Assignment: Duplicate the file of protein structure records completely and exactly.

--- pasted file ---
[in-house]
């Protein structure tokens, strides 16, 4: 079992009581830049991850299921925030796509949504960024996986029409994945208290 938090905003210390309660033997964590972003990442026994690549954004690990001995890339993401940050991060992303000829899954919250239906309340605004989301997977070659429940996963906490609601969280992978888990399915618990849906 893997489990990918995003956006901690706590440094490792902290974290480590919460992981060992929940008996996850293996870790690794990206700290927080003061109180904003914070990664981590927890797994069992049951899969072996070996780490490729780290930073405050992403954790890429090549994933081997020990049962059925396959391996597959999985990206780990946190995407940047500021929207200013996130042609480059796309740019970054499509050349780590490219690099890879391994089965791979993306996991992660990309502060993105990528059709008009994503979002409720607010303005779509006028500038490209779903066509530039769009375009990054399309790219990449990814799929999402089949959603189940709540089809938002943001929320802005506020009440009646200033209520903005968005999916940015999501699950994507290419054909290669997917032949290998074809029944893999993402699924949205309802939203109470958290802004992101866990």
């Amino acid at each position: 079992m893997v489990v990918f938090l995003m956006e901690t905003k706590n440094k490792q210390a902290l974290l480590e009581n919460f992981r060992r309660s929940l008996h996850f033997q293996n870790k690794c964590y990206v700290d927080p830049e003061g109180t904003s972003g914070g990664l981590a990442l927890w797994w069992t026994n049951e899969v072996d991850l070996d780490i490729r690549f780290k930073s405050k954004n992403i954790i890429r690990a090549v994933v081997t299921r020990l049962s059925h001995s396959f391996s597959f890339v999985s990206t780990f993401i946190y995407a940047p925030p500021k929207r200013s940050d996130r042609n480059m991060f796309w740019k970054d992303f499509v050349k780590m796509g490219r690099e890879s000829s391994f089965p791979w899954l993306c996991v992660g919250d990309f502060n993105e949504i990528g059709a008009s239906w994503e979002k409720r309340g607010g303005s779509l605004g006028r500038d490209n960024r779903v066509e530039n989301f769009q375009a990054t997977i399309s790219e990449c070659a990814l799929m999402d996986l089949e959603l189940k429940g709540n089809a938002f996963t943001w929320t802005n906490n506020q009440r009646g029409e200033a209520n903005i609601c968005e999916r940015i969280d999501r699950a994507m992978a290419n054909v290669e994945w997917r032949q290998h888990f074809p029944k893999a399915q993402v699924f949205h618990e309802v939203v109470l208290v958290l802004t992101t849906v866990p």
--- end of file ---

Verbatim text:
[in-house]
């Protein structure tokens, strides 16, 4: 079992009581830049991850299921925030796509949504960024996986029409994945208290 938090905003210390309660033997964590972003990442026994690549954004690990001995890339993401940050991060992303000829899954919250239906309340605004989301997977070659429940996963906490609601969280992978888990399915618990849906 893997489990990918995003956006901690706590440094490792902290974290480590919460992981060992929940008996996850293996870790690794990206700290927080003061109180904003914070990664981590927890797994069992049951899969072996070996780490490729780290930073405050992403954790890429090549994933081997020990049962059925396959391996597959999985990206780990946190995407940047500021929207200013996130042609480059796309740019970054499509050349780590490219690099890879391994089965791979993306996991992660990309502060993105990528059709008009994503979002409720607010303005779509006028500038490209779903066509530039769009375009990054399309790219990449990814799929999402089949959603189940709540089809938002943001929320802005506020009440009646200033209520903005968005999916940015999501699950994507290419054909290669997917032949290998074809029944893999993402699924949205309802939203109470958290802004992101866990």
């Amino acid at each position: 079992m893997v489990v990918f938090l995003m956006e901690t905003k706590n440094k490792q210390a902290l974290l480590e009581n919460f992981r060992r309660s929940l008996h996850f033997q293996n870790k690794c964590y990206v700290d927080p830049e003061g109180t904003s972003g914070g990664l981590a990442l927890w797994w069992t026994n049951e899969v072996d991850l070996d780490i490729r690549f780290k930073s405050k954004n992403i954790i890429r690990a090549v994933v081997t299921r020990l049962s059925h001995s396959f391996s597959f890339v999985s990206t780990f993401i946190y995407a940047p925030p500021k929207r200013s940050d996130r042609n480059m991060f796309w740019k970054d992303f499509v050349k780590m796509g490219r690099e890879s000829s391994f089965p791979w899954l993306c996991v992660g919250d990309f502060n993105e949504i990528g059709a008009s239906w994503e979002k409720r309340g607010g303005s779509l605004g006028r500038d490209n960024r779903v066509e530039n989301f769009q375009a990054t997977i399309s790219e990449c070659a990814l799929m999402d996986l089949e959603l189940k429940g709540n089809a938002f996963t943001w929320t802005n906490n506020q009440r009646g029409e200033a209520n903005i609601c968005e999916r940015i969280d999501r699950a994507m992978a290419n054909v290669e994945w997917r032949q290998h888990f074809p029944k893999a399915q993402v699924f949205h618990e309802v939203v109470l208290v958290l802004t992101t849906v866990p």